Tips for talking about giving up driving later in life

Dec. 4, 2014—“Hey, mom! I’m worried about your driving” doesn’t sound as cheery as “Happy holidays!” But if you’re concerned about an older person’s driving skills, a supportive family holiday gathering could make this difficult conversation a little easier.

That’s why the American Occupational Therapy Association (AOTA) designated this Dec. 1 through 5 as Older Driver Safety Awareness Week. It gives family and friends time to prepare for a discussion about safe driving—or giving it up—in advance .

Why aging affects driving

Just because someone is older doesn’t mean he or she should stop driving.

But skills needed for good driving, like fast reaction time or good eyesight, tend to decline with age. And older people are more likely than younger drivers to be taking multiple medications. Some of these drugs—either alone or in combination with others—can negatively affect driving ability.

No matter who is at fault in a car accident, risk of death or injury increases as a driver ages, according to the Centers for Disease Control and Prevention.

Like any other age group, however, older people need to go places . This means that taking away a driver’s license can in some ways take away a person’s independence—and a transportation solution may need to be found.

Keep that in mind as you prepare for the family talk.

Tips for having the talk

The support and insight of family—which can often be found during the holidays—can make it easier to make important decisions about an older relative’s driving. The AOTA and the National Highway Traffic Safety Administration (NHTSA) offer the following advice for families and friends who worry about an older person’s driving.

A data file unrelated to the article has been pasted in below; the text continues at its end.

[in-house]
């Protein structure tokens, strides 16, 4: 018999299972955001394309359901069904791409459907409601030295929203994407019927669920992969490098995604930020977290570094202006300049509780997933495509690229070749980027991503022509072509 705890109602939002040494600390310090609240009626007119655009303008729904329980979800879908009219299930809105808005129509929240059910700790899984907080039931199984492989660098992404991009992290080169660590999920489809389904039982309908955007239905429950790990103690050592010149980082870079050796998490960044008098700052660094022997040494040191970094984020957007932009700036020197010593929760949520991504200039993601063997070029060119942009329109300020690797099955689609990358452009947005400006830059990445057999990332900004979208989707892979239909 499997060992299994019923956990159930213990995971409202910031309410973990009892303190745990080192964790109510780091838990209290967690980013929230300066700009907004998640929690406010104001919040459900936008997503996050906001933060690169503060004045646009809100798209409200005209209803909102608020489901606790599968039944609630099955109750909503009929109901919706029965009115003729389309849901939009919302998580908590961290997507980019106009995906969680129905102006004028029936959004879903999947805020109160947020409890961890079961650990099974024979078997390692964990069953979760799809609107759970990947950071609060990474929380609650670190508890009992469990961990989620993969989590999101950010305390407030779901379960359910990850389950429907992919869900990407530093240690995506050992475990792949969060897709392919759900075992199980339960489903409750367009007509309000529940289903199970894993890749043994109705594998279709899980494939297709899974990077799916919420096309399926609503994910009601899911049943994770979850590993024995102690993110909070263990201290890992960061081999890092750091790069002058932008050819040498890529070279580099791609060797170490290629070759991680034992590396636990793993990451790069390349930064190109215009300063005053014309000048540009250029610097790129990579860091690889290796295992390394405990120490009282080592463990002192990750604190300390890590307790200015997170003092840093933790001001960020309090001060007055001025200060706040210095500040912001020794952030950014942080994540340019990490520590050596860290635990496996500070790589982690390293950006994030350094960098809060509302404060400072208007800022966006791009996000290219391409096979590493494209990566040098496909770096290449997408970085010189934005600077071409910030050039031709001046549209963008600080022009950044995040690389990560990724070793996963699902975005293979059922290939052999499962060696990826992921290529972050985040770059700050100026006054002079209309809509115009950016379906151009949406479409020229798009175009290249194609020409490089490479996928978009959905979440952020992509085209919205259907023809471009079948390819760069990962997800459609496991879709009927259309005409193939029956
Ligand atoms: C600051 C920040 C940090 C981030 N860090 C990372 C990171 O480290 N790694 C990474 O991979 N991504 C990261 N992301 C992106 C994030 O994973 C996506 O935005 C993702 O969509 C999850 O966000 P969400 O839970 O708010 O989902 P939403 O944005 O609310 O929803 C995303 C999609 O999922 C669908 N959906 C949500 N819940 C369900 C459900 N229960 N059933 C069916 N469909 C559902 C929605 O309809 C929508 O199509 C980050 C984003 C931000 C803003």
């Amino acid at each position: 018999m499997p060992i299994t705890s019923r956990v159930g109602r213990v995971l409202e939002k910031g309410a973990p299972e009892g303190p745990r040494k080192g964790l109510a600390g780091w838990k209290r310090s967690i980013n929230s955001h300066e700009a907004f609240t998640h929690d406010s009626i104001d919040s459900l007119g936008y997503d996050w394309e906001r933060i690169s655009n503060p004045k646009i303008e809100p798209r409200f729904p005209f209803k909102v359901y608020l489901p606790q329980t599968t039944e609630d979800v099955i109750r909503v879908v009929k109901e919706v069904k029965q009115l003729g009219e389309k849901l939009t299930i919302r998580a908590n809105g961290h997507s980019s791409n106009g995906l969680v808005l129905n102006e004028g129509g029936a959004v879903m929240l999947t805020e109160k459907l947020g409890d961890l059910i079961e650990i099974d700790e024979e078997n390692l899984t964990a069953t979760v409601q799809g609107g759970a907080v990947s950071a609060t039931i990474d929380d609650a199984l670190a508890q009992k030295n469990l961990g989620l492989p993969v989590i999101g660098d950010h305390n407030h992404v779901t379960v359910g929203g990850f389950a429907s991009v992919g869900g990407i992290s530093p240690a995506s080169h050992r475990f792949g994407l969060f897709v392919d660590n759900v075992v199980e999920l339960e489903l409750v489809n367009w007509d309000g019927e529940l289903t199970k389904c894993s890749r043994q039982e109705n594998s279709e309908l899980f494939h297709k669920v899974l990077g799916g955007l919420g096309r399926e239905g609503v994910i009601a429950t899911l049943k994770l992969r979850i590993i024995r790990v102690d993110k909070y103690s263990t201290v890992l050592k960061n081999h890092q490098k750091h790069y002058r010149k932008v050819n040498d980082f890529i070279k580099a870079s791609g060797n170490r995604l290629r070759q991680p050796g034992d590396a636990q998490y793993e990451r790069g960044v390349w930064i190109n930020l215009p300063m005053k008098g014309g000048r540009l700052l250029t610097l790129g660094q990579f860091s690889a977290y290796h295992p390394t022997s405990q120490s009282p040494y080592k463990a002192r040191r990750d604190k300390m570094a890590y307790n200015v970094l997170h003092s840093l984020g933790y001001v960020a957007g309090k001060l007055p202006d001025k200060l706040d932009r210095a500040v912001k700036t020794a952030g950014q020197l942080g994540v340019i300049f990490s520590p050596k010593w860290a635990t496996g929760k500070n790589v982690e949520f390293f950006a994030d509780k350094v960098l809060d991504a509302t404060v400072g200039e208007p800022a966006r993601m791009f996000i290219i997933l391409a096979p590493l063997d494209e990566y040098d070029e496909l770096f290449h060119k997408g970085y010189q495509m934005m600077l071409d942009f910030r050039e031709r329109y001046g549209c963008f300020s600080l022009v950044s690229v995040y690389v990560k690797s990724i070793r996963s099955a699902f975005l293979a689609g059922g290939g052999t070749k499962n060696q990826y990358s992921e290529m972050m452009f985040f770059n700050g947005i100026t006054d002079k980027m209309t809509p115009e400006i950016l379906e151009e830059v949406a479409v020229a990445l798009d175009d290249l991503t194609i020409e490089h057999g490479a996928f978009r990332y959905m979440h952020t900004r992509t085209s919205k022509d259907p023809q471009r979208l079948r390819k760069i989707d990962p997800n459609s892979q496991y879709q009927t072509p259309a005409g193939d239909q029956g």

Get the facts. Ride with the person at different times of day and in different types of traffic. Observe what he or she does well and has trouble doing.

Look for other signs. Does your relative sometimes seem confused, forgetful or have trouble following instructions? Does he or she have trouble hearing or seeing? Any of these make driving a risk.

Have solutions at the ready. Come up with potential solutions for your loved one’s transportation needs. Do any local agencies offer transportation services? Can family members and friends volunteer driving services? Is public transit an easy and affordable option?

Have the talk. Start the discussion by talking about how much you care about your relative’s safety. Include the above information in the conversation. Listen to the person’s fears and concerns.

Seek an outside evaluation. Ask a physician to recommend a driver rehabilitation specialist (often an occupational therapist) who can offer an in-depth, outsider’s evaluation of your loved one’s driving.

If you’re planning on discussing driving ability with a loved one, the NHTSA has a free step-by-step guide to preparing, planning and having this important—and potentially life-saving—talk.

 

Got a kid with a cold? Be careful with medicine

Dec. 3, 2014—When kids catch colds, parents are often anxious to ease their pain, but how you treat a child’s cold is nothing to sneeze at. Before you decide how to treat your little one’s symptoms, take note of a warning recently emphasized by the U.S. Food and Drug Administration (FDA): Over-the-counter (OTC) cold and cough medicines are not safe for children younger than 4 years.

Sweeping danger off the shelf